Žilina delivers mail history

OTTO Gáťa, 69, has been collecting stamps and mail artefacts for over 40 years. His collection has been exhibited on almost all continents, and the collector has received several awards. In 1981 he built a small postal museum in the village of Plevník, near Žilina, which is open to the public.
Apart from stamps, seals, and old letters, Gáťa's collection consists of various objects used by postal workers - mailboxes, letter and package scales, uniforms, telegraph machines, inkpots, signboards, and even post pistols.


GÁŤA, a real mailman.
photo: Miloš Skalický

OTTO Gáťa, 69, has been collecting stamps and mail artefacts for over 40 years. His collection has been exhibited on almost all continents, and the collector has received several awards. In 1981 he built a small postal museum in the village of Plevník, near Žilina, which is open to the public.

Apart from stamps, seals, and old letters, Gáťa's collection consists of various objects used by postal workers - mailboxes, letter and package scales, uniforms, telegraph machines, inkpots, signboards, and even post pistols.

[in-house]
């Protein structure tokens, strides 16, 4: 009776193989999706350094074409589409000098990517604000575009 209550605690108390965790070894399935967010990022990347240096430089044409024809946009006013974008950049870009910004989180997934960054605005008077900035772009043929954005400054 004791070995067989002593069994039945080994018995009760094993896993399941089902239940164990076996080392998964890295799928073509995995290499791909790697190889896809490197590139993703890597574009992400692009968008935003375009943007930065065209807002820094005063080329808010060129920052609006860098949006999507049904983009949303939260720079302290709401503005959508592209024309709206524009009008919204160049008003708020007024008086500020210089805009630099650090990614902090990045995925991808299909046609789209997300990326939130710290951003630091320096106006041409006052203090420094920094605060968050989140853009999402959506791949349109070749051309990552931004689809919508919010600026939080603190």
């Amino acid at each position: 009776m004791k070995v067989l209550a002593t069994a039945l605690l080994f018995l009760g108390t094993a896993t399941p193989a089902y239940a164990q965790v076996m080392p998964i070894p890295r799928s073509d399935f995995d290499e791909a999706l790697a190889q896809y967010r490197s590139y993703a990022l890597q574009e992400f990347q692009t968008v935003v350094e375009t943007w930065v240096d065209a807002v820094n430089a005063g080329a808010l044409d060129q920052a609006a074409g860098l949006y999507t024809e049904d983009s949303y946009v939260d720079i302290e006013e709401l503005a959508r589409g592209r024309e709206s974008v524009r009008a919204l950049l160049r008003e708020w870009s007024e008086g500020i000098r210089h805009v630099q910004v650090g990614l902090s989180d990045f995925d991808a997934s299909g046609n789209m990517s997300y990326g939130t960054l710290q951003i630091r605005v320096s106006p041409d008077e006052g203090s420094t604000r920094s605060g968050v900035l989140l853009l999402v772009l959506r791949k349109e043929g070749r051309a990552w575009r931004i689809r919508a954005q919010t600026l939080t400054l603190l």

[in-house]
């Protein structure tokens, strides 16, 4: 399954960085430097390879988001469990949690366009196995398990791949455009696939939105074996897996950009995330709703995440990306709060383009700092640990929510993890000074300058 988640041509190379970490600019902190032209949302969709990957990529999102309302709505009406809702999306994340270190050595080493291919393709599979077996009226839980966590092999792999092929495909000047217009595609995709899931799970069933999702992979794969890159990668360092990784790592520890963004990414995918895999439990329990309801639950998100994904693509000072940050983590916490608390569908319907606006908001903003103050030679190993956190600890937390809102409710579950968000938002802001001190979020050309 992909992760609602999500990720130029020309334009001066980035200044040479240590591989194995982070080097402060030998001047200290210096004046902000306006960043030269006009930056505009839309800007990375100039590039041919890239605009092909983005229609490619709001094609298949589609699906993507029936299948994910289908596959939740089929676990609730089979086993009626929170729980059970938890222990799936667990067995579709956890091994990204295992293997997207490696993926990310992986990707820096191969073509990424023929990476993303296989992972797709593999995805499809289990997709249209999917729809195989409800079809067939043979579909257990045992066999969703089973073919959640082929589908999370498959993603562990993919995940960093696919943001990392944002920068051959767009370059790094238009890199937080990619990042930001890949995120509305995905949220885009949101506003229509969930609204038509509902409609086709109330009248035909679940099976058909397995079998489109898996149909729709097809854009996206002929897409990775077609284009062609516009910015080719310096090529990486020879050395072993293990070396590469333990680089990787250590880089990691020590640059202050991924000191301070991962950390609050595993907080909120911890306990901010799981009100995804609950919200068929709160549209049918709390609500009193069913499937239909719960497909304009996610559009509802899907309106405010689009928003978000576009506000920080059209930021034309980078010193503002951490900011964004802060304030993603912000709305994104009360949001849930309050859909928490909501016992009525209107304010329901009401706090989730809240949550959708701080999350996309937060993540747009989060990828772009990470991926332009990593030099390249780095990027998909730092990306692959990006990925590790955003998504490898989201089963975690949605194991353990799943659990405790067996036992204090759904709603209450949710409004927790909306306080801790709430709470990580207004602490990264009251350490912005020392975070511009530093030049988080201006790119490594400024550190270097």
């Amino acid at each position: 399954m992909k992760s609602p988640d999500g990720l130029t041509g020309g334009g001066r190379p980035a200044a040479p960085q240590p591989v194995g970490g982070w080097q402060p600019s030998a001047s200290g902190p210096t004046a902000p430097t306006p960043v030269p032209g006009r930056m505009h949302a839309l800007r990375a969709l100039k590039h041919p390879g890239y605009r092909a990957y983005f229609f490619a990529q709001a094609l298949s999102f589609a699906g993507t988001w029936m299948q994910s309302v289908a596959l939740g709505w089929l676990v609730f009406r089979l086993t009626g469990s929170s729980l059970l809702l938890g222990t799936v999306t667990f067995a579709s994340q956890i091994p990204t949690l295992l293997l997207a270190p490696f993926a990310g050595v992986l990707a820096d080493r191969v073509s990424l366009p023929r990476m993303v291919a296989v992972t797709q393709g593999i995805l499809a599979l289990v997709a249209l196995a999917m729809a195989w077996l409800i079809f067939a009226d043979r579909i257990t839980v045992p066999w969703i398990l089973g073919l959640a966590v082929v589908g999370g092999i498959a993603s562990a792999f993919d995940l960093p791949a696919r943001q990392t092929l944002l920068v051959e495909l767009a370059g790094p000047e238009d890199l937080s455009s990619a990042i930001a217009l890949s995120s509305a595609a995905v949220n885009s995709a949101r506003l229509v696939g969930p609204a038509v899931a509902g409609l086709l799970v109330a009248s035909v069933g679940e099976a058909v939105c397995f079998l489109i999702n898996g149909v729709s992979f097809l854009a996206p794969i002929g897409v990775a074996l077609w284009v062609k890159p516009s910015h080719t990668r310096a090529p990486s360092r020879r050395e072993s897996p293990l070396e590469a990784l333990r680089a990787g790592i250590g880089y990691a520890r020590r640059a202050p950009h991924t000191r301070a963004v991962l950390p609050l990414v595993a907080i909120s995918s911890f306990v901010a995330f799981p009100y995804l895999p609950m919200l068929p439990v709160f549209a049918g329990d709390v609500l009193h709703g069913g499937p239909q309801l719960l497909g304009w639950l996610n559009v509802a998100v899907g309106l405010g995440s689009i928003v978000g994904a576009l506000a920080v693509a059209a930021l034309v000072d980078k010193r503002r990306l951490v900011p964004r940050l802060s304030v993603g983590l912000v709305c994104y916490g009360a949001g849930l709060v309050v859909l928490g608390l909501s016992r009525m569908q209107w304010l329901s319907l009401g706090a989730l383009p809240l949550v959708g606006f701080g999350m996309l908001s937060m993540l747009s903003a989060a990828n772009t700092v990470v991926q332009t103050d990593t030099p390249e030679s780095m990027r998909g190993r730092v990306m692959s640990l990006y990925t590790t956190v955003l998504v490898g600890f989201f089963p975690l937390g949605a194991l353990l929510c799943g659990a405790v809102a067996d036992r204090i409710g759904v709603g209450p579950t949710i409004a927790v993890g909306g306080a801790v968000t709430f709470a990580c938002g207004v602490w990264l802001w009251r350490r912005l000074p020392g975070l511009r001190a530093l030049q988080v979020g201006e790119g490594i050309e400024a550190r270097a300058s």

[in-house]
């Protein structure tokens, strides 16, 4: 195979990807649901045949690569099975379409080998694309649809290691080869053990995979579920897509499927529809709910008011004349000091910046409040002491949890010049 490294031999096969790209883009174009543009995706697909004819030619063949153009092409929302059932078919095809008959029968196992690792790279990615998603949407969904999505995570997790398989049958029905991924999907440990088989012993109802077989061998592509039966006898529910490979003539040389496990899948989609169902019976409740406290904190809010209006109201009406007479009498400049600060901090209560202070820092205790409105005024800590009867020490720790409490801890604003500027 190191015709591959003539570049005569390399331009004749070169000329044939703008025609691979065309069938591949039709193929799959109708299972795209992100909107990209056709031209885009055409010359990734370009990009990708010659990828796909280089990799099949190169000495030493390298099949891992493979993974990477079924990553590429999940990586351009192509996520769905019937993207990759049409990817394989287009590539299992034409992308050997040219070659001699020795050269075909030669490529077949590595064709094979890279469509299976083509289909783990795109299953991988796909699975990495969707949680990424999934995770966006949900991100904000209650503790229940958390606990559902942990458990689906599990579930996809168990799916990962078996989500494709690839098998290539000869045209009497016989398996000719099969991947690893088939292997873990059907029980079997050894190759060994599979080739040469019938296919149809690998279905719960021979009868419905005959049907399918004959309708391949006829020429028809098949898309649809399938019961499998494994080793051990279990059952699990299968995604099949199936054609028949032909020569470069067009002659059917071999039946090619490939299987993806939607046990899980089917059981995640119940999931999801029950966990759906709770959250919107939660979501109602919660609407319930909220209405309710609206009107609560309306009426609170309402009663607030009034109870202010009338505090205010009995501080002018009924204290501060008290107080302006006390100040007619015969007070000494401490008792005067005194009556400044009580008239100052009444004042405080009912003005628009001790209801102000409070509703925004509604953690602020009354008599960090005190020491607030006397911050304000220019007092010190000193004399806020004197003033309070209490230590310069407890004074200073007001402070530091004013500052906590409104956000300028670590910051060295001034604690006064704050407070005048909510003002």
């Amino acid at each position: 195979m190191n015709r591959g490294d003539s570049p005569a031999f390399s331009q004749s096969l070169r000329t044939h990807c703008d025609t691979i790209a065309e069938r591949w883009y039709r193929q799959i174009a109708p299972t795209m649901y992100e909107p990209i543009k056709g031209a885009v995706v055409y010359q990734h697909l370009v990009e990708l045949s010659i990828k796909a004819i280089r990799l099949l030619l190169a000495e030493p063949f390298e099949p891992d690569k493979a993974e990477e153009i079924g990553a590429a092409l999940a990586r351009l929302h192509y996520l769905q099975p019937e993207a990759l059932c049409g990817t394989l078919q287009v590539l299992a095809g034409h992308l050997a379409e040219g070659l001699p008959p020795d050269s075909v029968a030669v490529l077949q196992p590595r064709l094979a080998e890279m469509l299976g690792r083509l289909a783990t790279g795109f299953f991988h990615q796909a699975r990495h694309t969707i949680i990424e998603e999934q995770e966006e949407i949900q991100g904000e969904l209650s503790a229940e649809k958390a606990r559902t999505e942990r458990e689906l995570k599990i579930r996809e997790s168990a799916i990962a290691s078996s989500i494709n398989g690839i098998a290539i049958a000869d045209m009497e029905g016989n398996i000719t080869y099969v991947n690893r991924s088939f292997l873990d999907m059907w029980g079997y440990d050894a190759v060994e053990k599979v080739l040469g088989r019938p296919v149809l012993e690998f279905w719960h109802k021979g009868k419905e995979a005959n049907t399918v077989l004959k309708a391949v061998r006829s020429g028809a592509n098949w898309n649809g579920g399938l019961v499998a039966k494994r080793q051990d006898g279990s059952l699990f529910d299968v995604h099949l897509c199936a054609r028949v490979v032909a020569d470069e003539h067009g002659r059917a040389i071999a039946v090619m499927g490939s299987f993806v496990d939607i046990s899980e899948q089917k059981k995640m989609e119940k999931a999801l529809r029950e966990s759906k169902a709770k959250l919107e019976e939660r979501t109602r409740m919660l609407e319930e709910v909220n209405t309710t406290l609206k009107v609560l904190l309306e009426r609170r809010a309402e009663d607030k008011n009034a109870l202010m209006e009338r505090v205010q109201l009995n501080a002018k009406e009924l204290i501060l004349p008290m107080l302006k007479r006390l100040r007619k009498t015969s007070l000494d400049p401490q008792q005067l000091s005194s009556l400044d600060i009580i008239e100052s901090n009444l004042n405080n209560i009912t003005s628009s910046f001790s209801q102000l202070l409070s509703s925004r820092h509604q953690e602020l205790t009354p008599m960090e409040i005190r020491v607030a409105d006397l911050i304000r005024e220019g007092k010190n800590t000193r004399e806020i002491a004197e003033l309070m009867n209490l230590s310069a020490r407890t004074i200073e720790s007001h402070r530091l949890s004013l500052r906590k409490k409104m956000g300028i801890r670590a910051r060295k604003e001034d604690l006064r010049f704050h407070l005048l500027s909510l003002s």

"I am interested only in artefacts from our territory, especially in those coming from the period of the Austro-Hungarian Empire," he said. The object he values the most is a postage stamp from Trnava from 1751.

Gáťa inherited the collector's hobby from his parents. "My father was a stamp collector and my mother gathered metal signboards. I was already collecting stamps in the first year of elementary school. At that time I really liked mail carriages on the pictures," Gáťa said.

The decision to collect mail objects came in 1961, when painter Martin Benka gave him an old Christmas card. From then on, Gáťa became a regular visitor to bazaars and antique stores across Slovakia, buying everything that concerned mail. He used to correspond with collectors from all around Europe. "There were times when I wrote 20 letters to them a day," he said.

"It was quite difficult to obtain such objects because they were recorded as inventory and when a post office closed down, they had to be returned. Many nice things were irretrievably taken out of the country. I was often sorry that I lacked the necessary finances to save them for our region. For example, we don't have one single mail carriage in Slovakia," he explained, adding that it was not until 1983 that he managed to get his first postal trumpet.


Miloš Skalický is a journalist with the Žilinské noviny

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